FORT POLK, La. — The silver bracelet Staff Sgt. Ryan Mathes wears memorializes the life of Sgt. Tanner Higgins, a friend and fellow Army Ranger who was killed in a firefight with the Taliban in 2012.
Mathes joined the Army in 2009 just days out of high school as the Obama administration surged the number of troops in Afghanistan to more than 100,000. He often faced combat in the following years with the elite 75th Ranger Regiment, as troop levels were eventually slashed and secure areas of the country again fell under Taliban control.
Now 27, he is preparing for his sixth deployment with a newly formed unit, as the Trump administration attempts to help the Afghans recover lost ground.
“For me, it’s a matter of not being fickle,” Mathes said of volunteering for his new assignment. “Everyone in our country can say easily that they believe in democracy. That they believe in feminism. Well, if you truly believe in those things, you should be convicted enough to go to war for them. Not just for yourself, but for others.”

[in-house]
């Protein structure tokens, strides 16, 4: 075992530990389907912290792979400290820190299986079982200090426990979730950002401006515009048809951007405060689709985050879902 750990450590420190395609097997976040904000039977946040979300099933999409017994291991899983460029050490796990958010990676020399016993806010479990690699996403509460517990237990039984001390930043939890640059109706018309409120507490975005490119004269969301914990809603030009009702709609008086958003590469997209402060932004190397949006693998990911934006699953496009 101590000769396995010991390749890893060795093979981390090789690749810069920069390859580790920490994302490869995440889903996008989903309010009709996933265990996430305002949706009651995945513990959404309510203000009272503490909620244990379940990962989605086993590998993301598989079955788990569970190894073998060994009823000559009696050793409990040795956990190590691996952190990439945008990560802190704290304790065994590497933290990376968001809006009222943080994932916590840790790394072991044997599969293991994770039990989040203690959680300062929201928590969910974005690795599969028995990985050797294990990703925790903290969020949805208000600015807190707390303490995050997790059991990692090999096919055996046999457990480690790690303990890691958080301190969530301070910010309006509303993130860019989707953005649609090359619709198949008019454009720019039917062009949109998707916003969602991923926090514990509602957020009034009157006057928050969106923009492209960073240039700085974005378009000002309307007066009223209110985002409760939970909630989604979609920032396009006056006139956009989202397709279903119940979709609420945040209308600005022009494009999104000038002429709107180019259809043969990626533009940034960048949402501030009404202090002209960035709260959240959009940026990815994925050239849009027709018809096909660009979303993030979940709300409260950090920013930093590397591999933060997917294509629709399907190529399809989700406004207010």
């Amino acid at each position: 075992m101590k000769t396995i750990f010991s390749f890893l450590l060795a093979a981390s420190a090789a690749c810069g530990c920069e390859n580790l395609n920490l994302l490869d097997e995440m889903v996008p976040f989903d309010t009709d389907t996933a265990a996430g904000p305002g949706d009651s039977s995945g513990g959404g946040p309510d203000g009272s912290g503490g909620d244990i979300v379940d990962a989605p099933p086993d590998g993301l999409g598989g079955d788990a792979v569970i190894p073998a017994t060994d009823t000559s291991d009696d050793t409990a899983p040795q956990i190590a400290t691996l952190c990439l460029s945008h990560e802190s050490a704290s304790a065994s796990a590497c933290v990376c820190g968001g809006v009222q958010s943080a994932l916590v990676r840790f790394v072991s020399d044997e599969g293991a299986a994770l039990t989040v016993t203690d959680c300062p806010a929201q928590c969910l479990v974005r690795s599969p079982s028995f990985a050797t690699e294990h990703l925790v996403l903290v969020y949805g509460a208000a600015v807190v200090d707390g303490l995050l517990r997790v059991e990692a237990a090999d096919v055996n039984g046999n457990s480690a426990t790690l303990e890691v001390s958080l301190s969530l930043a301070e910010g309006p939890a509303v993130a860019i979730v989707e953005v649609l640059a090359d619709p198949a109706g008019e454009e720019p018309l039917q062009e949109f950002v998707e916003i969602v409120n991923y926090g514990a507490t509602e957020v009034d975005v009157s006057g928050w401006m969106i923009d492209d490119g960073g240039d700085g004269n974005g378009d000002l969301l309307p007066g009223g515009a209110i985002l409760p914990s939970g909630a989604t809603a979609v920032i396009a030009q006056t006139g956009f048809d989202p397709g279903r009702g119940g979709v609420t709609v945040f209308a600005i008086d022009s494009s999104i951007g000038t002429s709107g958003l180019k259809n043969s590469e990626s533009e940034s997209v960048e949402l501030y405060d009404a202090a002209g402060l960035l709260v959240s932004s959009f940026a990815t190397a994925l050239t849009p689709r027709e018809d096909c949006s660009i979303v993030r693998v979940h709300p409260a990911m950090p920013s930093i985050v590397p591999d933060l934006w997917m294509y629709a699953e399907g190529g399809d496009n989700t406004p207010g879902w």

As part of the Army’s newly created 1st Security Force Assistance Brigade, Mathes and about 800 other military advisers are expected to deploy this spring alongside a few hundred soldiers from the Army’s 3rd Infantry Division, who will provide security. The unit will be activated Thursday in a ceremony at Fort Benning, Ga.
The stakes are high. The SFAB could face more danger than any conventional U.S. unit in the war in several years because it is expected to advise and accompany Afghan kandaks, infantry units of a few hundred conventional soldiers, on a regular basis. U.S. troops advised such units during Obama’s surge, but only episodically in recent years.
The soldiers will fan out across the country in small teams, taking pressure off U.S. units that trained Afghan troops for years on an ad hoc basis, to varying degrees of success.
The deployment also will serve as a test case for the SFAB concept, which the Army hopes to expand to include six adviser brigades that could deploy around the world.
Col. Scott Jackson, the brigade’s commander, said the advisers’ deployment “is not a return to the days of old,” when U.S. troops faced firefights and explosive booby traps daily. The idea now is to enable the Afghan military to beat the Taliban, he said.